Firms hope to cash in on Arctic energy promise (photos)

Dozens of companies convened at the George R. Brown Convention Center this week hawking the latest high-tech products designed to support energy companies as they move to tap the vast resources held in Arctic seas.

From firms offering up drones to map the region to large ships designed to break up treacherous ice, some of the most advanced tools serving one of the most precarious parts of the world were on display.

But in an environment that requires a totally different approach to operations, even the most basic necessities sometimes require a new approach.

That’s why Thom Huson was in town selling footwear.

“My boss said ‘why are we here?’” joked Huson, safety industrial sales manager with Implus, a Durham, N.C.-based shoe and accessory company.

Huson was pitching the drilling community on a $40 set of metal attachments that hook on to boots and give workers traction to prevent slips on snow and ice. It’s decidedly low-tech, but it’s also a tool he believes is just as important in the Arctic as the most advanced types of technology.

Implus originally sold the attachments mostly to mail carriers and utility workers, but the company recently realized the energy sector was an untapped market, give the inroads it’s starting to make in the Arctic.

Last year, the footwear company attended the massive Offshore Technology Conference, where it got lost in the shuffle.

But this year, it came to the Arctic Technology Conference — a younger sibling of OTC — where it was a better fit. “I thought it’s perfect,” Huson said. “It’s people who are all dealing with snow and ice.”

Indeed, many of the vendors at the event, which wraps up Wednesday, hope to tap a market with huge potential.

Scientists with the U.S. Geological Survey have estimated that 13 percent of the world’s undiscovered oil and 30 percent of its undiscovered gas deposits sit north of the Arctic Circle. That’s prompted energy companies to view the Arctic, and in particular the region’s icy seas, as the next frontier for energy exploration.

Unlike the OTC event, which is 45 years old and drew 100,000 last year , the ATC is a smaller affair, now in only its third year and typically drawing around 1,300 attendees.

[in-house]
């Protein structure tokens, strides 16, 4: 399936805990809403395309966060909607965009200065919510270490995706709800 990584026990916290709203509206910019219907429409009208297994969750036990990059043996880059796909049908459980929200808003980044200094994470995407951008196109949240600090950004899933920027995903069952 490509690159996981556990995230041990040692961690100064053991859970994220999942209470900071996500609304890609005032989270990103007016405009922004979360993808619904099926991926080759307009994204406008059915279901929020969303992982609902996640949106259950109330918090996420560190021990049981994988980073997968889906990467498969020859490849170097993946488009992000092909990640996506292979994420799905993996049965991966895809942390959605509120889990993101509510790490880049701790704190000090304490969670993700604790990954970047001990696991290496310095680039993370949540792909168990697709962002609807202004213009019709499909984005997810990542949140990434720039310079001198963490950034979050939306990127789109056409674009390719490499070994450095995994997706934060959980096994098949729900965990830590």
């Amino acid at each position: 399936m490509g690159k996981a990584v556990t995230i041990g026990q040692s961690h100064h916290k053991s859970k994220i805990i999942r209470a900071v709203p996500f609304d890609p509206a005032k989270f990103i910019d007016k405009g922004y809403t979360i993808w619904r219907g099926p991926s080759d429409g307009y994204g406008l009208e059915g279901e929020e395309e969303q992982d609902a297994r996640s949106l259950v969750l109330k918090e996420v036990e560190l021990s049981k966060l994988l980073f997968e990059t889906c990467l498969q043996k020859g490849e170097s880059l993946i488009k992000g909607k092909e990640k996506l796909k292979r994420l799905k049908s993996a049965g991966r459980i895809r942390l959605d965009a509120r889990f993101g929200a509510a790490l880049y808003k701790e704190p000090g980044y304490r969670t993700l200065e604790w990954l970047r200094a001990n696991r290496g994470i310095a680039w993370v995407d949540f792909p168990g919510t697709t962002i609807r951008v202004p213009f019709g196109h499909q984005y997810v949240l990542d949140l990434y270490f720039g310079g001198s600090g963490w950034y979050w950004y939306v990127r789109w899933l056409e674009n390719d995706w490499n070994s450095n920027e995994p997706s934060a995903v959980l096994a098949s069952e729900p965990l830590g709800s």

Many of the attendees were new entrants to the sector, buoyed by growing interest in a region that presents huge upside for the energy sector but also requires careful logistical planning, given a climate unlike that of any other place on earth.

Lasse Rabenstein, founder of German-based company Drift & Noise, was pitching attendees on technology that can provide near-real time information on sea ice conditions by combining satellite images with data gleaned from a device that attaches to a helicopter and shoots lasers and electromagnetic signals at the ice.

His company was born from more than 15 yeas of work conducted through an German educational institute that studied Arctic climate conditions. But about a year ago, it was spun off into a separate entity, in part because of the commercial opportunities that are becoming available in the Arctic.

“Extreme ice features can be a hazard for every industrial operation,” Rabenstein said. “There’s no doubt we’d like to bring out expertise into the game. They’re looking for people with these expertise, and being locked in our academic ivory tower doesn’t do anything.”

Still, some firms have looked at the Arctic with a combination of enthusiasm and trepidation, given the well-documented stumbles that occurred there over the last year and a half.

In 2012, a Shell drilling rig ran aground off the coast of Alaska in the most notable of a series of equipment failures the company suffered in the area.

Last month, the 9th Circuit Court of Appeals questioned the methodology used by the Interior Department as part of its 2008 leasing program in the area. That decision brings much uncertainty to the future of exploration and production in the area, and Shell has already said it won’t resume Arctic drilling in Alaska’s seas this summer. Last year, ConocoPhillips announced its exploration plans in the area were on hold too.

Olgoonik, an Alaska-based company, is working on behalf of Shell, ConocoPhillips and Statoil to conduct baseline environmental studies in Alaska’s Chukchi Sea so the companies will be able to determine how their activities impact the region.

But Kevin Hand, president of the company’s commercial division, said while that work is important, the company hopes to soon begin the bigger task of providing services in the area when offshore Alaskan exploration and production begins in earnest. When and if that will happen is uncertain.

“The real concern is… at what point do the major companies lose the appetite to take these risks and take the beating publicly?” Hand said. “The prize is significant, but at what point is there a critical mass where they lose the appetite and perseverance?”

Companies are also looking beyond Alaskan waters. GustoMSC, a firm based in The Netherlands that designs offshore rigs, was at ATC even though it doesn’t have any rigs in the Arctic quite yet.

“There are opportunities,” said Alain Wassink, its vessels design manager. “You have to be in it for the long run. It’s not going to happen tomorrow.”